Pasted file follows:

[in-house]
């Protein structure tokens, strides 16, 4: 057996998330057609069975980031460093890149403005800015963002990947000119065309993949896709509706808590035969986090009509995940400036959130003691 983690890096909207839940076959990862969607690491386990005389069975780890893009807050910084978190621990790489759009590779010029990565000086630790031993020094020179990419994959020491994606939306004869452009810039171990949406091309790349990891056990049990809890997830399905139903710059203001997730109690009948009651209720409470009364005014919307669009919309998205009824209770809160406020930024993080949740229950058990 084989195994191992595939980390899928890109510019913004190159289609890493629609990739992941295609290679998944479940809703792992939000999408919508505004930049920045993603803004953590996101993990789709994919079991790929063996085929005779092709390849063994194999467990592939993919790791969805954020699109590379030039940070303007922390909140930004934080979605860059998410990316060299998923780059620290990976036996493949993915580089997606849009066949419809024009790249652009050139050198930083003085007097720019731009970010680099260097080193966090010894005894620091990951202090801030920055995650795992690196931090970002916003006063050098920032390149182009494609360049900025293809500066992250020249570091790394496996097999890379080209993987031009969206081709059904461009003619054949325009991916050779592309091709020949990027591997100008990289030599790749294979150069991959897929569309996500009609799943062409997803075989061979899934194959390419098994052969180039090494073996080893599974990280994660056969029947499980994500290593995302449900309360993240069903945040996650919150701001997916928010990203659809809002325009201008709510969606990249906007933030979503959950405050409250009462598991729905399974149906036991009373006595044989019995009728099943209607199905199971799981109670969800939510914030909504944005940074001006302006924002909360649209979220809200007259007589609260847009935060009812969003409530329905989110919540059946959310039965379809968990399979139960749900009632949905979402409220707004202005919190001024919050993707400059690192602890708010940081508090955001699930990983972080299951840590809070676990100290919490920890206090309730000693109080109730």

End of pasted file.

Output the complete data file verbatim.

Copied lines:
[in-house]
């Protein structure tokens, strides 16, 4: 057996998330057609069975980031460093890149403005800015963002990947000119065309993949896709509706808590035969986090009509995940400036959130003691 983690890096909207839940076959990862969607690491386990005389069975780890893009807050910084978190621990790489759009590779010029990565000086630790031993020094020179990419994959020491994606939306004869452009810039171990949406091309790349990891056990049990809890997830399905139903710059203001997730109690009948009651209720409470009364005014919307669009919309998205009824209770809160406020930024993080949740229950058990 084989195994191992595939980390899928890109510019913004190159289609890493629609990739992941295609290679998944479940809703792992939000999408919508505004930049920045993603803004953590996101993990789709994919079991790929063996085929005779092709390849063994194999467990592939993919790791969805954020699109590379030039940070303007922390909140930004934080979605860059998410990316060299998923780059620290990976036996493949993915580089997606849009066949419809024009790249652009050139050198930083003085007097720019731009970010680099260097080193966090010894005894620091990951202090801030920055995650795992690196931090970002916003006063050098920032390149182009494609360049900025293809500066992250020249570091790394496996097999890379080209993987031009969206081709059904461009003619054949325009991916050779592309091709020949990027591997100008990289030599790749294979150069991959897929569309996500009609799943062409997803075989061979899934194959390419098994052969180039090494073996080893599974990280994660056969029947499980994500290593995302449900309360993240069903945040996650919150701001997916928010990203659809809002325009201008709510969606990249906007933030979503959950405050409250009462598991729905399974149906036991009373006595044989019995009728099943209607199905199971799981109670969800939510914030909504944005940074001006302006924002909360649209979220809200007259007589609260847009935060009812969003409530329905989110919540059946959310039965379809968990399979139960749900009632949905979402409220707004202005919190001024919050993707400059690192602890708010940081508090955001699930990983972080299951840590809070676990100290919490920890206090309730000693109080109730």